Linked by Thom Holwerda on Mon 14th Jul 2014 16:37 UTC

Microsoft has announced a pricing offensive versus Google's Chromebooks.

Microsoft is aiming straight for Google's Chromebooks this holiday season. At the company's partner conference today, Microsoft COO Kevin Turner revealed that HP is planning to release a $199 laptop running Windows for the holidays. Turner didn't provide specifications for HP's "Stream" device, but he did detail $249 laptop options from Acer and Toshiba. Acer's low-cost laptop will ship with a 15.6-inch screen and a 2.16GHz Intel Celeron processor, and Toshiba's includes a 11.6-inch display. It appears that Intel's Celeron chips will help Microsoft's PC partners push out cheaper devices in the race to the bottom.

Turner also revealed that HP is planning to release 7- and 8-inch versions of its new "Stream" PCs for $99 this holiday season, both running versions of Windows.

Any takers?

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What I can't abide in, have the greatest disdain for, is technically savvy people, capable of effecting many alternate choices for themselves, who complain about the NSA spying on them, yet then have the unmitigated audacity to buy into an always signed-in, always tracked and controlled (24-7), Chromebook.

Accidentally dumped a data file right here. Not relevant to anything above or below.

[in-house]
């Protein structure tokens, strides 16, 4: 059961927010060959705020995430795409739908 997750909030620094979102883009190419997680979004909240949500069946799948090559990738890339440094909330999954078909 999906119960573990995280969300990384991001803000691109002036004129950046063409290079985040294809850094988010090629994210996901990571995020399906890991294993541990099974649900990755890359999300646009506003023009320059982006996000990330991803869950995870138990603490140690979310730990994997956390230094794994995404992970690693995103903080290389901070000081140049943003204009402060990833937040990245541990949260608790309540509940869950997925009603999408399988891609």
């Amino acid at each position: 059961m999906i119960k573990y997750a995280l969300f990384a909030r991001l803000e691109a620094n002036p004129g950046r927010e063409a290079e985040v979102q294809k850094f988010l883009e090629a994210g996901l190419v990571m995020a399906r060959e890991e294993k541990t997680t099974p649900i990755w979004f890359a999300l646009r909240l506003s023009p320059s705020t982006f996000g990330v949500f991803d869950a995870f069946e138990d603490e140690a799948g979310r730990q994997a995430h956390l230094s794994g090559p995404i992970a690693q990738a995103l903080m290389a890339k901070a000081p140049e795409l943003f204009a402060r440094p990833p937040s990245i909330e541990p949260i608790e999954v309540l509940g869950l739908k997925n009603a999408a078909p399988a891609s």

You singled out Google, Microsoft isn't much better, if any.

Your tracked in many ways, it's hard to prevent it:
- financially - banking system
- location - because your mobile phone needs to talk to the network
- on the web with cookies or other means
- data - synchorinized with SkyDrive on Windows, ChromeOS profile, smartphones and tablets.
- travel habits - planes and public transport cards for busses and planes
- shopping habits - wifi and maybe mobile, loyalty card programs

As I think Eben Moglen said in a talk about freedombox: computer [programs] create logs [ or data, that isn't going to change.] But we should be able to keep them ourselfs.

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